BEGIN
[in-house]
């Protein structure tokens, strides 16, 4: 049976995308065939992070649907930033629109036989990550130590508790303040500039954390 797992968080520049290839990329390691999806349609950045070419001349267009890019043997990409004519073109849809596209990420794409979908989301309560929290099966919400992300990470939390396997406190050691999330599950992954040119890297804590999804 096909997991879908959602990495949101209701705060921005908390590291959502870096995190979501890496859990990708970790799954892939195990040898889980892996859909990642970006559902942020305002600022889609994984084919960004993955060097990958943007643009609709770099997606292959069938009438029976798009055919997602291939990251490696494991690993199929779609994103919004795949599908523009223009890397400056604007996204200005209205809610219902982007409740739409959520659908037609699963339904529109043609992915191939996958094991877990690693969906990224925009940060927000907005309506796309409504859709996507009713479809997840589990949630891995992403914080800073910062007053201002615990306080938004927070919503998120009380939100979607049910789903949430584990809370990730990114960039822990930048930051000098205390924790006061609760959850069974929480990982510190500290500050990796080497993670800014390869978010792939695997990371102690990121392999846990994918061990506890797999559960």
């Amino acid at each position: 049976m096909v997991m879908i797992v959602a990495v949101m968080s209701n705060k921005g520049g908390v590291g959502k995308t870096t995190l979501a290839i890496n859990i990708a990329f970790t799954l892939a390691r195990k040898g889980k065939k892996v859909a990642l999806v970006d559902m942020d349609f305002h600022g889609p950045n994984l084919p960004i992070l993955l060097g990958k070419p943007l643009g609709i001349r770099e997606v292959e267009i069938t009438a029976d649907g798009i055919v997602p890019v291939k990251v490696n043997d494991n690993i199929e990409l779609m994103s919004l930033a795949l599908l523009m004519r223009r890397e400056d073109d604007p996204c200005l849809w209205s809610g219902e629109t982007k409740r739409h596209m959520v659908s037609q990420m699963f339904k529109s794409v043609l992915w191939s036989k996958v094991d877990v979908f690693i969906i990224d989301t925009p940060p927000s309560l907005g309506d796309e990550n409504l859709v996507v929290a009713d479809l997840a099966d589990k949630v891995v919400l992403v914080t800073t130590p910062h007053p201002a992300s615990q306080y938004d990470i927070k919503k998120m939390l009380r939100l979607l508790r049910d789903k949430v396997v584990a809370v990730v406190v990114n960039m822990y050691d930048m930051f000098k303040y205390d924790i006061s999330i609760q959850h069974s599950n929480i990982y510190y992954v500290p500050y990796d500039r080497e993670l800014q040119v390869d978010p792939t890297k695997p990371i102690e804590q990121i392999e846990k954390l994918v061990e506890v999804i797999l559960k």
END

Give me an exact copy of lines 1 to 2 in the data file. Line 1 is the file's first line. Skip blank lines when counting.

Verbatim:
[in-house]
């Protein structure tokens, strides 16, 4: 049976995308065939992070649907930033629109036989990550130590508790303040500039954390 797992968080520049290839990329390691999806349609950045070419001349267009890019043997990409004519073109849809596209990420794409979908989301309560929290099966919400992300990470939390396997406190050691999330599950992954040119890297804590999804 096909997991879908959602990495949101209701705060921005908390590291959502870096995190979501890496859990990708970790799954892939195990040898889980892996859909990642970006559902942020305002600022889609994984084919960004993955060097990958943007643009609709770099997606292959069938009438029976798009055919997602291939990251490696494991690993199929779609994103919004795949599908523009223009890397400056604007996204200005209205809610219902982007409740739409959520659908037609699963339904529109043609992915191939996958094991877990690693969906990224925009940060927000907005309506796309409504859709996507009713479809997840589990949630891995992403914080800073910062007053201002615990306080938004927070919503998120009380939100979607049910789903949430584990809370990730990114960039822990930048930051000098205390924790006061609760959850069974929480990982510190500290500050990796080497993670800014390869978010792939695997990371102690990121392999846990994918061990506890797999559960």